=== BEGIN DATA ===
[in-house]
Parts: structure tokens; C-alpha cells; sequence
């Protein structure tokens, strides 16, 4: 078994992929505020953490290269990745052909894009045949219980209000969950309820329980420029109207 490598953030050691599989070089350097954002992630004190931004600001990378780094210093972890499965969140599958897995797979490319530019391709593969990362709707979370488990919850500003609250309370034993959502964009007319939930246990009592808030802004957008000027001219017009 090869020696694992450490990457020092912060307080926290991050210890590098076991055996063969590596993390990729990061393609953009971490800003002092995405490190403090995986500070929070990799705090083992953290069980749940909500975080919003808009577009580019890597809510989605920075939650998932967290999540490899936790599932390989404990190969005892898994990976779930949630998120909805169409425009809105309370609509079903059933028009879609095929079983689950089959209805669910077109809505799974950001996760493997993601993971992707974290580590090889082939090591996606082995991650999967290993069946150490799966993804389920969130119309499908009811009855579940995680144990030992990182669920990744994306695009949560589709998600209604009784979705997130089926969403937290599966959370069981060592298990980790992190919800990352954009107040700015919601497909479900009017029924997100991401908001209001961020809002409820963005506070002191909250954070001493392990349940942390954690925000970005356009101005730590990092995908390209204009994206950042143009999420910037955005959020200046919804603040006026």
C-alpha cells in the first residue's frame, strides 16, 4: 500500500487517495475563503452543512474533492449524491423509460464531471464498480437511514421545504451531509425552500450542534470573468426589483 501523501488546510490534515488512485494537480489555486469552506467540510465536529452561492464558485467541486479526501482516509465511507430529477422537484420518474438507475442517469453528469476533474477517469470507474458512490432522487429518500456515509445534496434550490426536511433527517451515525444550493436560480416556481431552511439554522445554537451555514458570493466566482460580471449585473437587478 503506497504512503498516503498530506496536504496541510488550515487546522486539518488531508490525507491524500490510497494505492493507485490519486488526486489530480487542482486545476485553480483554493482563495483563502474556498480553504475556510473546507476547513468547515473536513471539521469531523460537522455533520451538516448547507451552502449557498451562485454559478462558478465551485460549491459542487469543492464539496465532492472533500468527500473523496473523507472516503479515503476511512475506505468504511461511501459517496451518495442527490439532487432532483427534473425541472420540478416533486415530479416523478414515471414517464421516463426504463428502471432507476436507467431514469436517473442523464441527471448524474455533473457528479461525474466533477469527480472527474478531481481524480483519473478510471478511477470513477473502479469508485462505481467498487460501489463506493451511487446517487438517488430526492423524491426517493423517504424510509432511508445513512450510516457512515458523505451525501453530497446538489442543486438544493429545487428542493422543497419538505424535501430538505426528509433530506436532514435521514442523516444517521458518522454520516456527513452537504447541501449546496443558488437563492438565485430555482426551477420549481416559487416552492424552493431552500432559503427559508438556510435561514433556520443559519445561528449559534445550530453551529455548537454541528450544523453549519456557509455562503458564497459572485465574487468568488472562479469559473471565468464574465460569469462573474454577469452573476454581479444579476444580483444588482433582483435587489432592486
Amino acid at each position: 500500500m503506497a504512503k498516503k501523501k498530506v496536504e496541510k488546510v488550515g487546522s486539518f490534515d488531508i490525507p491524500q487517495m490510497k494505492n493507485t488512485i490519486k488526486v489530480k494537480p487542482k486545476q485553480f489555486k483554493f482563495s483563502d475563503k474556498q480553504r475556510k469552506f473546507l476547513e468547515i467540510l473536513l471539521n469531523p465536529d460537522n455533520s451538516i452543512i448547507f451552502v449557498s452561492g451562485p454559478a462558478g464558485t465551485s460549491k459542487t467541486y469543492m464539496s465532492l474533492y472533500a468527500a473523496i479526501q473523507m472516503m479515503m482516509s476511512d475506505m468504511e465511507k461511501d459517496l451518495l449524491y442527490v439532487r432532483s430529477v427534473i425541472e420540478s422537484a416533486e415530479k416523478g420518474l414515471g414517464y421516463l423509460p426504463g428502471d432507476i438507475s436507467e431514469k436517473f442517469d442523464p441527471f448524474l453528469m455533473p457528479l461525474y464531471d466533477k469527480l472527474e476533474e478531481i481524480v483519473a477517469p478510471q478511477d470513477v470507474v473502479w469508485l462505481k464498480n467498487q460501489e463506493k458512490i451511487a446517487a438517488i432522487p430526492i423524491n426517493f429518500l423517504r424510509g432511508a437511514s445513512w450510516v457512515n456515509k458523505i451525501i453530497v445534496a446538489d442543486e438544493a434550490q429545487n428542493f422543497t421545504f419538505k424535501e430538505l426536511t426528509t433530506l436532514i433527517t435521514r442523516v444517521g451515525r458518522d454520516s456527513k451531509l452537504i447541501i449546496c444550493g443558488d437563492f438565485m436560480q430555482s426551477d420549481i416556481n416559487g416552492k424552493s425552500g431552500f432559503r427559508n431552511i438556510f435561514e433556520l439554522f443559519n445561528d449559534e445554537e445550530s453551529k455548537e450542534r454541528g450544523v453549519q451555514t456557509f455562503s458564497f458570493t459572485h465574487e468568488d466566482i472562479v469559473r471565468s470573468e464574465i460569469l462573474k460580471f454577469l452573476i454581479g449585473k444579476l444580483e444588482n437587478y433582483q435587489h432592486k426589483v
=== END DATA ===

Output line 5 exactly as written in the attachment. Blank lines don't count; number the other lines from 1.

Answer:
Amino acid at each position: 500500500m503506497a504512503k498516503k501523501k498530506v496536504e496541510k488546510v488550515g487546522s486539518f490534515d488531508i490525507p491524500q487517495m490510497k494505492n493507485t488512485i490519486k488526486v489530480k494537480p487542482k486545476q485553480f489555486k483554493f482563495s483563502d475563503k474556498q480553504r475556510k469552506f473546507l476547513e468547515i467540510l473536513l471539521n469531523p465536529d460537522n455533520s451538516i452543512i448547507f451552502v449557498s452561492g451562485p454559478a462558478g464558485t465551485s460549491k459542487t467541486y469543492m464539496s465532492l474533492y472533500a468527500a473523496i479526501q473523507m472516503m479515503m482516509s476511512d475506505m468504511e465511507k461511501d459517496l451518495l449524491y442527490v439532487r432532483s430529477v427534473i425541472e420540478s422537484a416533486e415530479k416523478g420518474l414515471g414517464y421516463l423509460p426504463g428502471d432507476i438507475s436507467e431514469k436517473f442517469d442523464p441527471f448524474l453528469m455533473p457528479l461525474y464531471d466533477k469527480l472527474e476533474e478531481i481524480v483519473a477517469p478510471q478511477d470513477v470507474v473502479w469508485l462505481k464498480n467498487q460501489e463506493k458512490i451511487a446517487a438517488i432522487p430526492i423524491n426517493f429518500l423517504r424510509g432511508a437511514s445513512w450510516v457512515n456515509k458523505i451525501i453530497v445534496a446538489d442543486e438544493a434550490q429545487n428542493f422543497t421545504f419538505k424535501e430538505l426536511t426528509t433530506l436532514i433527517t435521514r442523516v444517521g451515525r458518522d454520516s456527513k451531509l452537504i447541501i449546496c444550493g443558488d437563492f438565485m436560480q430555482s426551477d420549481i416556481n416559487g416552492k424552493s425552500g431552500f432559503r427559508n431552511i438556510f435561514e433556520l439554522f443559519n445561528d449559534e445554537e445550530s453551529k455548537e450542534r454541528g450544523v453549519q451555514t456557509f455562503s458564497f458570493t459572485h465574487e468568488d466566482i472562479v469559473r471565468s470573468e464574465i460569469l462573474k460580471f454577469l452573476i454581479g449585473k444579476l444580483e444588482n437587478y433582483q435587489h432592486k426589483v